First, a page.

Stony, Stony Gorge
A man can lose himself in Stoney Gorge,
That deepest of the chasms in the Earth,
Which goes straight down into the molten forge,
Of brilliant stones of unrecorded worth.
She stands among those jewels in the deep,
She adds a drop of blood to each of them,
Which does disturb her dreams when she's asleep,
But so improves the luster of each gem.
And for her craft she wears a mask of steel,
A thing held on by rivet, bolt and strap,
And in her head, belts grind on iron wheels,
Which evermore will turn until they snap.
On Christmas morning in the world above,
When ordinary folks are mad with mirth,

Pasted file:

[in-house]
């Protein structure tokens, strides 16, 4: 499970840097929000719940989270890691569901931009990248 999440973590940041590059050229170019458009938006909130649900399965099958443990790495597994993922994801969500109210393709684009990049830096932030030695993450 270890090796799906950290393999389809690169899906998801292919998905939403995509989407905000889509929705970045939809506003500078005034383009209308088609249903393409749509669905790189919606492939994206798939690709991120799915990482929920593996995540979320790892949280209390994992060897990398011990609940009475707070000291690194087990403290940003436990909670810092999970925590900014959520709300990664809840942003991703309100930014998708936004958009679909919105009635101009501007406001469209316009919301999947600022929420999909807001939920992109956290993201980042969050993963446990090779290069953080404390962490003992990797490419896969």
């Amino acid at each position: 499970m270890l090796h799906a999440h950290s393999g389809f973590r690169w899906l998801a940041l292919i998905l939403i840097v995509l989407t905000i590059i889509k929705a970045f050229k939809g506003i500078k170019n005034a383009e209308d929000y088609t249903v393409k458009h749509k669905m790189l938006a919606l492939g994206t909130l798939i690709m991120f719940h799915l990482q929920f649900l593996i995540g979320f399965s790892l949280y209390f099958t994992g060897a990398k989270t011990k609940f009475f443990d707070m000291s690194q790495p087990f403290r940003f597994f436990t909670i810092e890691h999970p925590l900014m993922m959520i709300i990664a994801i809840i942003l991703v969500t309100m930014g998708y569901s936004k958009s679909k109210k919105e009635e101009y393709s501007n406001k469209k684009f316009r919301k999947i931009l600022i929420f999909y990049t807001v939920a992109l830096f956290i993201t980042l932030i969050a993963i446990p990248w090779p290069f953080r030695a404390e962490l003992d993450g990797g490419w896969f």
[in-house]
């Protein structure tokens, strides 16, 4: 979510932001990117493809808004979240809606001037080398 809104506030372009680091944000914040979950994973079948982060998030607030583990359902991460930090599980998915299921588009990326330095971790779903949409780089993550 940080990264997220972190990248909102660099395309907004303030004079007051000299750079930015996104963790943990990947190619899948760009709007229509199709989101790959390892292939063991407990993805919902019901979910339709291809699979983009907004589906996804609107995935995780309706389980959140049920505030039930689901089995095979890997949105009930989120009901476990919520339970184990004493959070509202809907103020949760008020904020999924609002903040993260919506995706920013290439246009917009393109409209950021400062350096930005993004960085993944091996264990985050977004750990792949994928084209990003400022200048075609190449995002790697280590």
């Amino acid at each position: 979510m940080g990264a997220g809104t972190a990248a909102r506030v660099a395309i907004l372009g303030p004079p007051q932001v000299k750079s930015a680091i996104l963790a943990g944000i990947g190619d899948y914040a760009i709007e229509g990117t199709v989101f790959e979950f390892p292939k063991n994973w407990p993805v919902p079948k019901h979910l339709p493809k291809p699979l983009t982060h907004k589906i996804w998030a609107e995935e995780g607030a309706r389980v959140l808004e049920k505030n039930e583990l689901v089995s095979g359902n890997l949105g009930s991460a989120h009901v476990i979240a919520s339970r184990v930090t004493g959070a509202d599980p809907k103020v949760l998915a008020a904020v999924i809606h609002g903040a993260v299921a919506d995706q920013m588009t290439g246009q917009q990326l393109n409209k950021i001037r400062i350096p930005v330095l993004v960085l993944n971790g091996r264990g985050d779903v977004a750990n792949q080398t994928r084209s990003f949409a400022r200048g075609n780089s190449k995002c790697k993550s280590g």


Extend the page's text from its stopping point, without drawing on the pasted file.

And poets sing to people drunk with love,
She only labors harder in the Earth.
To make their rings and crowns shine all the more,
The world's so much the brighter for her work,
But never does it stop to thank her for,
The strength enough to mine where monsters lurk.
I can't speak for the rest, but as for me,
I see her diamond pendants gleam and glow,
I see bejeweled angels on the tree,
And toast the work of angels down below.
Comments about this poem (Stony, Stony Gorge by Leland D'Elormie )
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